Evaluating co-production and measuring outcomes by Sam Callanan

Two main reasons are put forward for using co-production to improve existing services and design new ones:

  1. Co-production gives people a genuine opportunity to influence the design and delivery of the public services that they use and pay for (indirectly through taxes).
  2. Co-production should deliver better services and decisions because those affected by the services, with real life experience of them, are involved in designing them.

However, to date the evidence that co-production does deliver better services is limited. SCIE’s recent review of the difference that co-production makes in social care (SCIE, 2022) found evidence of benefits for participants in co-production projects, but the available evidence for the impact of co-production on services was weaker.

For people who access services that have taken part in co-production there was evidence of increases in self-confidence, self-esteem and sense of empowerment, better health and wellbeing, increased engagement and trust, and higher levels of satisfaction with and awareness of services (SCIE, 2022, p. 2). For those responsible for designing and delivering services there was evidence of improved job satisfaction, motivation and practice, and increased trust, engagement and dialogue with people who draw on care and support, and with unpaid carers (SCIE, 2022, p. 2).

But the review found that there was less evidence on the difference that co-production makes to services and to the organisations delivering those services. The review notes that in social care in particular more needs to be done to evaluate the outcomes of co-production on services (SCIE, 2022, p. 10). To date there has been limited work on how services have changed following co-production and on linking any changes to the co-production.

To address this future co-production projects need to evaluate both the co-production itself and the impact co-production has on services.

It is important to evaluate whether the service has improved because if we can show that co-production leads to better services that supports the argument for more co-production.

It is also important that the co-production process itself is evaluated because our working hypothesis is that good co-production leads to better services. If the co-production process itself hasn’t worked well, we would be less likely to expect it to lead to improved services.

Evaluating the service being co-produced.

When co-production is used on an existing service we want to find out whether the service has improved since it has been co-produced.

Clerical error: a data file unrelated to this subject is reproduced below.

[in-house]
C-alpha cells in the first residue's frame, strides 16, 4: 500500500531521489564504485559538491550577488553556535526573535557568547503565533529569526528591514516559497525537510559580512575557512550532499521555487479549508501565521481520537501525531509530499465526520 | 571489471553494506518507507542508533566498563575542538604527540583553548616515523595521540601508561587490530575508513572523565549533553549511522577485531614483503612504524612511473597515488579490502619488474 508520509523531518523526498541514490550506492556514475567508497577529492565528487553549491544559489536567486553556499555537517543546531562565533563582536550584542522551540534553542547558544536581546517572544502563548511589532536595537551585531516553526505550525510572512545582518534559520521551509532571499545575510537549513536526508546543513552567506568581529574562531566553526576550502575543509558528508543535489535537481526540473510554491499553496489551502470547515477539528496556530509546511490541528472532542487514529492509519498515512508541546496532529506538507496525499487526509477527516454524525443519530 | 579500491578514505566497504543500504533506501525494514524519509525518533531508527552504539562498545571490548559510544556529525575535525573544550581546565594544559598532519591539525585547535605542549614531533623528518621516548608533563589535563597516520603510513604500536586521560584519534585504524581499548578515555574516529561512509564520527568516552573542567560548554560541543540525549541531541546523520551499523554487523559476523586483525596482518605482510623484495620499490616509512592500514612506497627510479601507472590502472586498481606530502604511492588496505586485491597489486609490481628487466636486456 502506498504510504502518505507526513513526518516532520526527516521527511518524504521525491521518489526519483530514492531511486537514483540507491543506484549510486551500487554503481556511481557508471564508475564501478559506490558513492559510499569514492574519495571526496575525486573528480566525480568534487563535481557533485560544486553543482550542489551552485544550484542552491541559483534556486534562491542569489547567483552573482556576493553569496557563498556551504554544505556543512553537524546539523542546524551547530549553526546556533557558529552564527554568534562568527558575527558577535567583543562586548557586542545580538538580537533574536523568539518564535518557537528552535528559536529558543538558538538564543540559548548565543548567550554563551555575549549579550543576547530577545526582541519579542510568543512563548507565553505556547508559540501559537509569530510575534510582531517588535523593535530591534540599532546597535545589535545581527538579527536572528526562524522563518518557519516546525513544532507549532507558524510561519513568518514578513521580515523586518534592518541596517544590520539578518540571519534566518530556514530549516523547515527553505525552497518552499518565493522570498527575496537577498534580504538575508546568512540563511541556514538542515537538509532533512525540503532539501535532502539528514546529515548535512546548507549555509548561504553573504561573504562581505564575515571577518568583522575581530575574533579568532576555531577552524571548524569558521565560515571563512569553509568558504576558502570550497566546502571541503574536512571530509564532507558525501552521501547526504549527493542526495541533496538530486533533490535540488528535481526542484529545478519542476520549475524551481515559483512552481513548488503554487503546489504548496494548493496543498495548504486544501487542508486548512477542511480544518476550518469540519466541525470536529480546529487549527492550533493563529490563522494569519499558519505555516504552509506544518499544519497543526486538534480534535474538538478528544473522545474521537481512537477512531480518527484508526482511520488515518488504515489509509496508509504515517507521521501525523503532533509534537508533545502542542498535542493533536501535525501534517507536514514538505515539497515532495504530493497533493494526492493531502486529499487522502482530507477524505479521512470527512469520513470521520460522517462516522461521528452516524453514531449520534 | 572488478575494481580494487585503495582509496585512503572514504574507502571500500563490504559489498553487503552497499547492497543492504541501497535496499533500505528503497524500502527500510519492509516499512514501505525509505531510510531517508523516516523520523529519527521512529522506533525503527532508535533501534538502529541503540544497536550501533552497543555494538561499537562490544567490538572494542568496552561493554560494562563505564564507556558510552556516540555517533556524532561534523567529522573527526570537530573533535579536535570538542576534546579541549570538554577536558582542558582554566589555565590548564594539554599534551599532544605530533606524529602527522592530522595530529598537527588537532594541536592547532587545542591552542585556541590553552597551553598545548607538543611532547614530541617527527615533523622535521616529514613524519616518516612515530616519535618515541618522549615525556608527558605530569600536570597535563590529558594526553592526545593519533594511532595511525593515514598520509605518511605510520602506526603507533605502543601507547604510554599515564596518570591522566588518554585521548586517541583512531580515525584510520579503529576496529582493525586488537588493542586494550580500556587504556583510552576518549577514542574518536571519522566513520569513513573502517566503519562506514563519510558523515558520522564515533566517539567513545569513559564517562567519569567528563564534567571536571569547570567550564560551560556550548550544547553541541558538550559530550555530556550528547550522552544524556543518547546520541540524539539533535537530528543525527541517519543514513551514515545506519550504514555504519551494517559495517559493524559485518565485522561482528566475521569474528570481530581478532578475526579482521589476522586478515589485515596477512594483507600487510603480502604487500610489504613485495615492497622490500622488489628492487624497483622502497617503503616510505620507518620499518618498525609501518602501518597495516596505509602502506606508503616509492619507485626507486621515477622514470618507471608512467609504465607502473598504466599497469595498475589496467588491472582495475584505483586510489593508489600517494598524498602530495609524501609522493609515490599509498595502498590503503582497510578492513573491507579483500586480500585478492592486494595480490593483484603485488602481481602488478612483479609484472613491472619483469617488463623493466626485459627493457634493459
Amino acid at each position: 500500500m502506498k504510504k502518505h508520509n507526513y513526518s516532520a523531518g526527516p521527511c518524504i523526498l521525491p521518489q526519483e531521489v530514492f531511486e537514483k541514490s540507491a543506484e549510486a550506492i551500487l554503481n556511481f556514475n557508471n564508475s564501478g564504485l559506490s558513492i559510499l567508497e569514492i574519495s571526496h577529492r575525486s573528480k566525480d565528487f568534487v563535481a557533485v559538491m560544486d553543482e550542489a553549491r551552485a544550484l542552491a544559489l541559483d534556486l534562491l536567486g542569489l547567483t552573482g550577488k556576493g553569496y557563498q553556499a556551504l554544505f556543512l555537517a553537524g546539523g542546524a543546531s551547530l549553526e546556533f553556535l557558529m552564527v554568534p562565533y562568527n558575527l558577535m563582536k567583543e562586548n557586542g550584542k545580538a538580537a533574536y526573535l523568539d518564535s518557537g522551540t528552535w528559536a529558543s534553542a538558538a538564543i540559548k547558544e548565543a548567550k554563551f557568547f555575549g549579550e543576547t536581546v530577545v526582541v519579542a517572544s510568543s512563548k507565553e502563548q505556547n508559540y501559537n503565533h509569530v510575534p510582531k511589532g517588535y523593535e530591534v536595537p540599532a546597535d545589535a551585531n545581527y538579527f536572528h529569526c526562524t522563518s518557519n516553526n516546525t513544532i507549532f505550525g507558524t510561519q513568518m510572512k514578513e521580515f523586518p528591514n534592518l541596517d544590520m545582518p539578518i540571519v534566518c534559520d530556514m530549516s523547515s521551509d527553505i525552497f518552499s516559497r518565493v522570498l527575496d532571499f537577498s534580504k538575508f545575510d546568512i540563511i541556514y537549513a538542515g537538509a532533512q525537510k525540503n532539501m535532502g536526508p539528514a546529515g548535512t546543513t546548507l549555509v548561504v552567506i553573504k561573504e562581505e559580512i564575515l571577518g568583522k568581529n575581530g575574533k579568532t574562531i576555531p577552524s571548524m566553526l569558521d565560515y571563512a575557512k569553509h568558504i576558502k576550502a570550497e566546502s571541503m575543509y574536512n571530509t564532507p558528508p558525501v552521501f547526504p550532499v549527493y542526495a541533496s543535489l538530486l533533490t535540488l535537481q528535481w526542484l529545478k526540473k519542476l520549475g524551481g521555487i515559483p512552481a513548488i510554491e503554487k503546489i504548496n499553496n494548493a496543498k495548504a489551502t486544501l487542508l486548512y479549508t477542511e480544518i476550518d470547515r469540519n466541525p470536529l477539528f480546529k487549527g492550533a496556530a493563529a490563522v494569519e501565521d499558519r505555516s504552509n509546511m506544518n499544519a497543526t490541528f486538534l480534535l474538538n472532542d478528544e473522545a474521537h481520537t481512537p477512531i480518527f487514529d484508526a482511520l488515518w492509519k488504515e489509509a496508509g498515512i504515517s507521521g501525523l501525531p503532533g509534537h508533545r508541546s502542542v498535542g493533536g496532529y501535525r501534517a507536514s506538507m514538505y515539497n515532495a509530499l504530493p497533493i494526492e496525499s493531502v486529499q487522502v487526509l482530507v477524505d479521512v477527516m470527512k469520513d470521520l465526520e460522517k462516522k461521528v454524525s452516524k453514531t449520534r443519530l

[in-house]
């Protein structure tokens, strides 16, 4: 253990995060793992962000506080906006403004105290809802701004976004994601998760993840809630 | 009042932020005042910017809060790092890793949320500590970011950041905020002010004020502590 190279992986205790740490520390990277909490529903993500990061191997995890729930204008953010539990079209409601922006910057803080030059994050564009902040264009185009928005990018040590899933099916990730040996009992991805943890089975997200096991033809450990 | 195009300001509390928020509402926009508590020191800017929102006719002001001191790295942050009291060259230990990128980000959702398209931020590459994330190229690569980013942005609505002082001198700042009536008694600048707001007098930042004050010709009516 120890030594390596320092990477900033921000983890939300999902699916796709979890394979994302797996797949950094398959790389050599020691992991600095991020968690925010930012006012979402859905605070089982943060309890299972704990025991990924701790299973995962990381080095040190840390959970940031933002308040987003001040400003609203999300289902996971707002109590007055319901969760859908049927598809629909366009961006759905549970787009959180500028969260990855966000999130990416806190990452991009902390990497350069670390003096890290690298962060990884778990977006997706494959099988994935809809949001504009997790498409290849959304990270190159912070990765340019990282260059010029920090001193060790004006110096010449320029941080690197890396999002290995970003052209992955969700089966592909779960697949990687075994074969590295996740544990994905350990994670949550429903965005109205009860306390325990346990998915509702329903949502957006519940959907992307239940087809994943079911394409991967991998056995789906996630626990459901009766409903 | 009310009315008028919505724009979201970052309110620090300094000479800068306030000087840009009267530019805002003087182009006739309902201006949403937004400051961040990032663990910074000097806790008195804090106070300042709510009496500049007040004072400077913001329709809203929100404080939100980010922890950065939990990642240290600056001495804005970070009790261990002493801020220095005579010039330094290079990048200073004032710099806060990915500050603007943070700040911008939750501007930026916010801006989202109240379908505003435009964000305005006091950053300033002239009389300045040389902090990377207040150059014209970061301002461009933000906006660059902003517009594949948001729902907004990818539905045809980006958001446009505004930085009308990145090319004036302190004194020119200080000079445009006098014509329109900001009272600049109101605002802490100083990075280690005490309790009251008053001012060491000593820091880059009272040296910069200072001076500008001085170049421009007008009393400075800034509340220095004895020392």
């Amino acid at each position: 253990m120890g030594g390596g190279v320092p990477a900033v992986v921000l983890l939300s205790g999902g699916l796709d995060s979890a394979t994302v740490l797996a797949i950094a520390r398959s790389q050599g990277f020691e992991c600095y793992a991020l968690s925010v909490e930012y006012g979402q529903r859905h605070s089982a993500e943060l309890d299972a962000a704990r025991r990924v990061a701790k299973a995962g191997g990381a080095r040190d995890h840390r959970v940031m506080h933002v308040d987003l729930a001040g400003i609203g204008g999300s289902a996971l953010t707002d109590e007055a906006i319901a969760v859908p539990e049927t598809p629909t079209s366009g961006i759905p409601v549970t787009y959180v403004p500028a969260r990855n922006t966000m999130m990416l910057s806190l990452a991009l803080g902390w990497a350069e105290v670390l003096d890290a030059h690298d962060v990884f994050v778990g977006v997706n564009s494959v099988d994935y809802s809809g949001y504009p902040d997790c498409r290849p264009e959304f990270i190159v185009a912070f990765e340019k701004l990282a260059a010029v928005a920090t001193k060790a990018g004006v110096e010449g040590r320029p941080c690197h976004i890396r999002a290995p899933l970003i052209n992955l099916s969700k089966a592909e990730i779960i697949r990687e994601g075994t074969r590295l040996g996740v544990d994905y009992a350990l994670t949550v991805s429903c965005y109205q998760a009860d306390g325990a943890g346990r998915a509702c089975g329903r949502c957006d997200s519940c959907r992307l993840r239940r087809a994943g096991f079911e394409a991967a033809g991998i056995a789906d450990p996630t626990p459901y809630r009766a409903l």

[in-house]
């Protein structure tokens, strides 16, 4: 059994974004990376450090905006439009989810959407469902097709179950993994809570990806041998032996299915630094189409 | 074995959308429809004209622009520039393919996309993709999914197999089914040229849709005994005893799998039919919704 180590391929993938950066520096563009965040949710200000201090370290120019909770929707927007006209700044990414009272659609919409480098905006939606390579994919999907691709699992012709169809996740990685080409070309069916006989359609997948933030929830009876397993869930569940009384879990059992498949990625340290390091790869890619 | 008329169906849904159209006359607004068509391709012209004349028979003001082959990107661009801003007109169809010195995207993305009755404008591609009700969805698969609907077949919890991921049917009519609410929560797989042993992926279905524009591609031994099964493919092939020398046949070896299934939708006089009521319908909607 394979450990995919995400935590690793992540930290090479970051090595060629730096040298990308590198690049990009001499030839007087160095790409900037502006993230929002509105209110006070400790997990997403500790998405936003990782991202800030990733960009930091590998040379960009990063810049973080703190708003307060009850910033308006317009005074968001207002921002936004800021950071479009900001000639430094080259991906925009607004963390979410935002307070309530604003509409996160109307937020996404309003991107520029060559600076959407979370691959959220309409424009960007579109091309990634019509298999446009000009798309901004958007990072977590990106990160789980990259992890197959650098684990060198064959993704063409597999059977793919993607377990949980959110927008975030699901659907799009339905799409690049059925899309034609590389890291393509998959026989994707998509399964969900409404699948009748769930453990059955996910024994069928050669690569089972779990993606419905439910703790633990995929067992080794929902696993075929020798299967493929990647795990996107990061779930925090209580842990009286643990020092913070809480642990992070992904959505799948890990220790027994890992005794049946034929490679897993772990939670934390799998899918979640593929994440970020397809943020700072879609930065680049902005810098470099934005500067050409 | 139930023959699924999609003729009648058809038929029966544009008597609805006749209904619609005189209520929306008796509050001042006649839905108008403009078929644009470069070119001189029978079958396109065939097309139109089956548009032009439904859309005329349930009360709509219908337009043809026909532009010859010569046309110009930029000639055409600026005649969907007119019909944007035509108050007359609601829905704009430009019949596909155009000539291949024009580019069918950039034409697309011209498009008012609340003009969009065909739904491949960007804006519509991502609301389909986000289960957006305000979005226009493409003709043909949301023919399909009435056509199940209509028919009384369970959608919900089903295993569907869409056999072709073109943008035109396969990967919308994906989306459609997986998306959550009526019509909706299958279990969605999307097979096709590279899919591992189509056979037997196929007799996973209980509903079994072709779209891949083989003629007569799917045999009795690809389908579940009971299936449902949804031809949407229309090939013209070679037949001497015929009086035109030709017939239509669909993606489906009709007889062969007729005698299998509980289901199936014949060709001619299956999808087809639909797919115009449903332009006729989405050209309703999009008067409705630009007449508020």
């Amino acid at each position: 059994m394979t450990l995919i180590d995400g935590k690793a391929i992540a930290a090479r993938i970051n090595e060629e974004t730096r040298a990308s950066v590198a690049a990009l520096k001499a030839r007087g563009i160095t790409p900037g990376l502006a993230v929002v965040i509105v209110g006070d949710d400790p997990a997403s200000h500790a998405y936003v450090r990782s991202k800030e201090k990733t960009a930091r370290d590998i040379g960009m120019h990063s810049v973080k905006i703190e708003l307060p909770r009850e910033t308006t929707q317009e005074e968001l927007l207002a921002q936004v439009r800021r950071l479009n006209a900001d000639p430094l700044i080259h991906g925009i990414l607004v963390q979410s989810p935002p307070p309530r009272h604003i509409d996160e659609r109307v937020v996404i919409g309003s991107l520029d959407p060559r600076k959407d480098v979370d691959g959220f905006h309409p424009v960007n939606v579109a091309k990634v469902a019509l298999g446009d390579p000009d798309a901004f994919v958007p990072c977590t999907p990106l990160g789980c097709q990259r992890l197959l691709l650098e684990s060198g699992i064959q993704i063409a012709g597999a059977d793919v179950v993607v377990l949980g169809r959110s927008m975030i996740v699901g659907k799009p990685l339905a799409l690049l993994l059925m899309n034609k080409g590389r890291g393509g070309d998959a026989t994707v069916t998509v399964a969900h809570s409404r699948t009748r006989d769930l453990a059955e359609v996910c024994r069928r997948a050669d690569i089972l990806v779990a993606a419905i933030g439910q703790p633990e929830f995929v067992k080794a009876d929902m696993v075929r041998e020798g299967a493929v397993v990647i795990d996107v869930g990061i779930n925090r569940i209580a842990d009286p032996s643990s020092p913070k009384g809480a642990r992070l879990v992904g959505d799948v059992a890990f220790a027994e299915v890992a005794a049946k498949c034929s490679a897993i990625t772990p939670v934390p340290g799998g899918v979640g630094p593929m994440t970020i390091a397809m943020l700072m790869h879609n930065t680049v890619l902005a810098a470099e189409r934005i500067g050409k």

If we are co-producing a new service we want to try and determine whether the service is better (i.e. more fit for purpose) than it would have been if it had not been co-produced.

For existing services, ways of judging service quality may already be in place and these could be used to measure service improvement. Such as:

  • Changes in satisfaction with the service, service user feedback.
  • Feedback from staff delivering the service.
  • Changes in the number or type of complaints.

Exactly what to measure and how to do that will depend on the nature of the project and service.

For some projects there may be objective measures that could be undertaken. For example, in environmental services this might be things such as improvements to pollution levels, reduction in carbon use, or a reduction in landfill.

It is harder to determine whether a new co-produced service is better than it would have been if it had not been co-produced. There may not be an existing service to compare the new service against. However, it is still possible to assess whether the new service meets its goals, and how successful it is through measures such as user satisfaction.

It is worth noting that changes may not be apparent until some time after a new or redesigned service has started, so evidence that services have improved may need to be collected after the co-production part of the project has finished.

Evaluating the co-production

To determine whether a co-production process/project has worked well it may be helpful to consider how well it has followed the principles underlying co-production. Various principles for co-production have been proposed, but most approaches highlight the importance of equality, diversity, contribution, and inclusion.

SCIE set out four core principles: